~ Frank Stella
|Finished print on drying rack|
One of the classes I'm taking this summer is a printmaking class. Printmaking has always fascinated me, but I've only had the chance to dabble in linoleum block printing and that was a few years ago, so I jumped at the opportunity to explore printmaking more.
Currently we are making intaglio (pronounced in-tahl-yo) prints, an Italian word for etchings or engravings which in its essence means "to cut into". In a nutshell, an image is cut into a copper or zinc plate, ink is applied and then cleaned off, leaving a residue in the cut areas. When damp paper is placed on top of the plate and forced into these cut areas by the pressure of the printing press, the ink transfers onto the paper and creates a print of the image. If a plate is cut into by hand, the process is known as engraving. If the plate is cut into by acid, the process is known as etching. In my class, we're using acid!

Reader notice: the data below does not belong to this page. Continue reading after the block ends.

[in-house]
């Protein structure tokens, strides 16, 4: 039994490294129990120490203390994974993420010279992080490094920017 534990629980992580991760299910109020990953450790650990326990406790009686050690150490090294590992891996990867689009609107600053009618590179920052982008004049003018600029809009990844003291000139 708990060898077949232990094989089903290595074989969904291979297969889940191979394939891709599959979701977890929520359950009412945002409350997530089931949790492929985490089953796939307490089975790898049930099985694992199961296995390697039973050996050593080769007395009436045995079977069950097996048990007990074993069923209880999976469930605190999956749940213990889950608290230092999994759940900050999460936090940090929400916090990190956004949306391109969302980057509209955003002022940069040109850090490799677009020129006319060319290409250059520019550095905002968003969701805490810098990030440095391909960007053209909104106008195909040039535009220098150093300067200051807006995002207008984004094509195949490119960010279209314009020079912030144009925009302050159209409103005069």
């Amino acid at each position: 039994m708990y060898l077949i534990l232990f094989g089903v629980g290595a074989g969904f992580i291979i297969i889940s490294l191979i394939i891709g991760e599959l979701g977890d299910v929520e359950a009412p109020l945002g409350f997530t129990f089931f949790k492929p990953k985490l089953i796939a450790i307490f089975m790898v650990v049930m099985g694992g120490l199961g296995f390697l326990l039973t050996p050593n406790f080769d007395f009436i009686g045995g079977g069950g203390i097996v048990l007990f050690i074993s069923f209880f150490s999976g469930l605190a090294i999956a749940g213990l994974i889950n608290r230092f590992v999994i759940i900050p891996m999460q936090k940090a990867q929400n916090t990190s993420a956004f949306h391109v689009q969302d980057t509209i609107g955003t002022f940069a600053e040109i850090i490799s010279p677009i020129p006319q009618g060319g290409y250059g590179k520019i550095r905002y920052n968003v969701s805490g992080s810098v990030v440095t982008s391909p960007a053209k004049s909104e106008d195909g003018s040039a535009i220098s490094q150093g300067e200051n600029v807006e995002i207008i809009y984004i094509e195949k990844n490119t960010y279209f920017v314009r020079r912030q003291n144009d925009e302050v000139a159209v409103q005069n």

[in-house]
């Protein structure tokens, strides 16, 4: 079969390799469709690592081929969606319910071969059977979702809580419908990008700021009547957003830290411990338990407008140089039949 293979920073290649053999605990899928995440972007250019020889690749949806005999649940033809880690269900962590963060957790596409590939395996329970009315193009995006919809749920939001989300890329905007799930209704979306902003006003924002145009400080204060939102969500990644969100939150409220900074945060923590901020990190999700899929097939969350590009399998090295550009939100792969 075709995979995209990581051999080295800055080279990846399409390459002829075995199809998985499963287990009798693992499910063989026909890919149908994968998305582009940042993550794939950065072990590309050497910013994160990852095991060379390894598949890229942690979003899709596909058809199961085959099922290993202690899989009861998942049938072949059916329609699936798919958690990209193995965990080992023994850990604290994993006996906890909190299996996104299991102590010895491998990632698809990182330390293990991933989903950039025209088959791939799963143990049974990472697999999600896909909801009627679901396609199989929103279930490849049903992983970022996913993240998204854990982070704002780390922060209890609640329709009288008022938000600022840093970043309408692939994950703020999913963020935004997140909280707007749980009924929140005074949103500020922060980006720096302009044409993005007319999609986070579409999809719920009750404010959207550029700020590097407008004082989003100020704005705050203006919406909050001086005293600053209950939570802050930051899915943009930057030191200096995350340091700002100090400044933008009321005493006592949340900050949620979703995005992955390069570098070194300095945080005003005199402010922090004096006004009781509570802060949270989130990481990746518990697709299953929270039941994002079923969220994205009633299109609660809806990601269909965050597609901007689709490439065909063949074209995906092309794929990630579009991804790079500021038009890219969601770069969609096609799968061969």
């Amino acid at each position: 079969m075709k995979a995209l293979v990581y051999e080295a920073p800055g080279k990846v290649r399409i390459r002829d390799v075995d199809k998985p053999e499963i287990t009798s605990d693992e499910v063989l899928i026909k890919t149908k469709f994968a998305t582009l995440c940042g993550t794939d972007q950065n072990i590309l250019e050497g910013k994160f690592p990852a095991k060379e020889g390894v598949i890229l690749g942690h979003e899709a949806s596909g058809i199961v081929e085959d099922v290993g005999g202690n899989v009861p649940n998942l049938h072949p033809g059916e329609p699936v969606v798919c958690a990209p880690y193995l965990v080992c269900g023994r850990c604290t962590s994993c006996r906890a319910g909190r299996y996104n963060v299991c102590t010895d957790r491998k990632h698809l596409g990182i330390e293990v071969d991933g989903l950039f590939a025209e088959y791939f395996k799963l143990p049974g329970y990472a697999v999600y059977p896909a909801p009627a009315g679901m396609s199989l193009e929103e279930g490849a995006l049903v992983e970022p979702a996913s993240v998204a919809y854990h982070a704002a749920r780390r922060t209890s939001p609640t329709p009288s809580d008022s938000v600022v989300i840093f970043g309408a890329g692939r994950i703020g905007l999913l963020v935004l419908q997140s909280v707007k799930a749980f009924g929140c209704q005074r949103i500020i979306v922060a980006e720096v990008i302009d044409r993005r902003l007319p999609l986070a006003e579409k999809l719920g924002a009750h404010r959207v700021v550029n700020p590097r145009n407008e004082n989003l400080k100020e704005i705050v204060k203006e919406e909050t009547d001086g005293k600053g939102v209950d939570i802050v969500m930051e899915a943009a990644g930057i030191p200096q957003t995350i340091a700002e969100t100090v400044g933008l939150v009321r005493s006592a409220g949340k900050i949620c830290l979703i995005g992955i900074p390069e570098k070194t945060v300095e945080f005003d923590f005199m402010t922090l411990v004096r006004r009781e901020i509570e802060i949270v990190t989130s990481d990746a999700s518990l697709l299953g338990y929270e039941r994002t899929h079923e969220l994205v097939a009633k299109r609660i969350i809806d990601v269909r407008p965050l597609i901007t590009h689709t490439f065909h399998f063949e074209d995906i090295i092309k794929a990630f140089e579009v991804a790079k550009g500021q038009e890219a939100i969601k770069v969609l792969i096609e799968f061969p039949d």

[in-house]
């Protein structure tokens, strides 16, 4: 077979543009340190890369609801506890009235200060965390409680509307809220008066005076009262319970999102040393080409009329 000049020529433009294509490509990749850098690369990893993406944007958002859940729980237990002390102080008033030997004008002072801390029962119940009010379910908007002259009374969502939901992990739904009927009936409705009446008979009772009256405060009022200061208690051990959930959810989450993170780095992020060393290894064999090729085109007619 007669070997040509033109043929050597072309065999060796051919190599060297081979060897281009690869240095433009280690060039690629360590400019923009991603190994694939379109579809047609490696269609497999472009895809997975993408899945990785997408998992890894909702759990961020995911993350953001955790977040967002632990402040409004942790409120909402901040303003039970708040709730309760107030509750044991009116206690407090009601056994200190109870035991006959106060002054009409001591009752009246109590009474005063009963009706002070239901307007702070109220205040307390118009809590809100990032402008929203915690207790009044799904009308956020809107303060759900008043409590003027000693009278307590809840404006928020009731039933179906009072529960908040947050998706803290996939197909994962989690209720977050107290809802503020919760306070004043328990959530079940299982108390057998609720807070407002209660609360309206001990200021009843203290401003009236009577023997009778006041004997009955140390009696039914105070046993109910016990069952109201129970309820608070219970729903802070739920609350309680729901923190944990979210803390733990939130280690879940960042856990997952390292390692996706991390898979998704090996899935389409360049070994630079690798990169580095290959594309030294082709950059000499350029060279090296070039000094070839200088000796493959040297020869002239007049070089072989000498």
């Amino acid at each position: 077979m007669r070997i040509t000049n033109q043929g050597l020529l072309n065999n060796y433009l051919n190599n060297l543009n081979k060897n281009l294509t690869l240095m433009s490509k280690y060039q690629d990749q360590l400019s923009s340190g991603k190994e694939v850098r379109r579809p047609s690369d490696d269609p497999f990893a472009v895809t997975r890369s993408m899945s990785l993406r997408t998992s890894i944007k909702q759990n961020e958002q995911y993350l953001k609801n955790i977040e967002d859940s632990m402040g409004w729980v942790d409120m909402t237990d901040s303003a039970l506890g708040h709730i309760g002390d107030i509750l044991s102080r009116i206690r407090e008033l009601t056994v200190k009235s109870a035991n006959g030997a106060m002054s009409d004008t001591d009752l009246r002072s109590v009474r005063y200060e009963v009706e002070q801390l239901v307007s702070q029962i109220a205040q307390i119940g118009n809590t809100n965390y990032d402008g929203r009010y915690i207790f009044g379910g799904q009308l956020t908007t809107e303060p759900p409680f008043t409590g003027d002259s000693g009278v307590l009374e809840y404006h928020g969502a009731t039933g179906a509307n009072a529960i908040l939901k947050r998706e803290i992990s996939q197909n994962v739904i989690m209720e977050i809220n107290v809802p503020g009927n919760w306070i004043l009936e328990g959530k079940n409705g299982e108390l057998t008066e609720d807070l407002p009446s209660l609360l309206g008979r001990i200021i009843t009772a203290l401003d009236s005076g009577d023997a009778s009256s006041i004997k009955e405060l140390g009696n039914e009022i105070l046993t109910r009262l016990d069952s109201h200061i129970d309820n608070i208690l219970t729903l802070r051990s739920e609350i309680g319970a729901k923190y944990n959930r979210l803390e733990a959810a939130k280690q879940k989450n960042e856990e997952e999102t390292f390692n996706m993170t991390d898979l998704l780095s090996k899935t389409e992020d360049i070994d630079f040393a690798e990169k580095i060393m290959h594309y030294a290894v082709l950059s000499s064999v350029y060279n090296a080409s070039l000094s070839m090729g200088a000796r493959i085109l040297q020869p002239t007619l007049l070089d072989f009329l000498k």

Here's the etching printmaking process, step-by-step. You may recognize the image I'm etching from a shell drawing in a previous post.
|Ready to begin the etching process!|
|Rolling on the acid resist.|
|A printmaking sandwich.|
|The first reveal.|
|The acid bath is in an enclosed booth with ventilation and glass shields.|
|The post-bath plate|
|The squeaky-clean plate|
|Inked and ready|
|The amount of pressure this press can generate is mind-boggling|
|The big reveal!|
I'm really enjoying intaglio printmaking, but obviously this is not something I'd do in my home studio. Somehow I don't think our landlord would be too keen on the whole acid bath thing.